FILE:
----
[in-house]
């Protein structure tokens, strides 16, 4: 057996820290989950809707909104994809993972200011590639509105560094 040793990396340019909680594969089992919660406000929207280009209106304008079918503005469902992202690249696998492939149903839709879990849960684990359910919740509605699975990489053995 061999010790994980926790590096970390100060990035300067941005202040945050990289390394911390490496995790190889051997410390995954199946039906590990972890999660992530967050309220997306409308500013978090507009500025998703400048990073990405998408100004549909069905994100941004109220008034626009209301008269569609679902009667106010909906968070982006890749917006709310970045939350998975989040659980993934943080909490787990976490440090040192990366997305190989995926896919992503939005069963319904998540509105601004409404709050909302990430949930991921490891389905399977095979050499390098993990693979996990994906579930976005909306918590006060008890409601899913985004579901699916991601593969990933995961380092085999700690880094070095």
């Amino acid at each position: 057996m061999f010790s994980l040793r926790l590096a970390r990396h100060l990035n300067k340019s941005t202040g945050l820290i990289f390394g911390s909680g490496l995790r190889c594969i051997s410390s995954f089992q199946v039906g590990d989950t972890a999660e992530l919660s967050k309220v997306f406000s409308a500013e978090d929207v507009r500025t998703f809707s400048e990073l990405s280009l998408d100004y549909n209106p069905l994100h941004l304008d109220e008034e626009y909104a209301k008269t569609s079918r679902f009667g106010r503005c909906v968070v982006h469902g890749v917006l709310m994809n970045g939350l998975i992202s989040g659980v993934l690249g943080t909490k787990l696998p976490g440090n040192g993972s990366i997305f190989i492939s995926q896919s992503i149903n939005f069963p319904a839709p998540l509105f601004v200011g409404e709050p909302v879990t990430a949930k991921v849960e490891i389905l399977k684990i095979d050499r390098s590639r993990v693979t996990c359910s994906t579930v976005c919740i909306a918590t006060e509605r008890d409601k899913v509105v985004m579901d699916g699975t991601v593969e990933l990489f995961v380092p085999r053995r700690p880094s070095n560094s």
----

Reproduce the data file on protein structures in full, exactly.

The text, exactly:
[in-house]
């Protein structure tokens, strides 16, 4: 057996820290989950809707909104994809993972200011590639509105560094 040793990396340019909680594969089992919660406000929207280009209106304008079918503005469902992202690249696998492939149903839709879990849960684990359910919740509605699975990489053995 061999010790994980926790590096970390100060990035300067941005202040945050990289390394911390490496995790190889051997410390995954199946039906590990972890999660992530967050309220997306409308500013978090507009500025998703400048990073990405998408100004549909069905994100941004109220008034626009209301008269569609679902009667106010909906968070982006890749917006709310970045939350998975989040659980993934943080909490787990976490440090040192990366997305190989995926896919992503939005069963319904998540509105601004409404709050909302990430949930991921490891389905399977095979050499390098993990693979996990994906579930976005909306918590006060008890409601899913985004579901699916991601593969990933995961380092085999700690880094070095």
């Amino acid at each position: 057996m061999f010790s994980l040793r926790l590096a970390r990396h100060l990035n300067k340019s941005t202040g945050l820290i990289f390394g911390s909680g490496l995790r190889c594969i051997s410390s995954f089992q199946v039906g590990d989950t972890a999660e992530l919660s967050k309220v997306f406000s409308a500013e978090d929207v507009r500025t998703f809707s400048e990073l990405s280009l998408d100004y549909n209106p069905l994100h941004l304008d109220e008034e626009y909104a209301k008269t569609s079918r679902f009667g106010r503005c909906v968070v982006h469902g890749v917006l709310m994809n970045g939350l998975i992202s989040g659980v993934l690249g943080t909490k787990l696998p976490g440090n040192g993972s990366i997305f190989i492939s995926q896919s992503i149903n939005f069963p319904a839709p998540l509105f601004v200011g409404e709050p909302v879990t990430a949930k991921v849960e490891i389905l399977k684990i095979d050499r390098s590639r993990v693979t996990c359910s994906t579930v976005c919740i909306a918590t006060e509605r008890d409601k899913v509105v985004m579901d699916g699975t991601v593969e990933l990489f995961v380092p085999r053995r700690p880094s070095n560094s």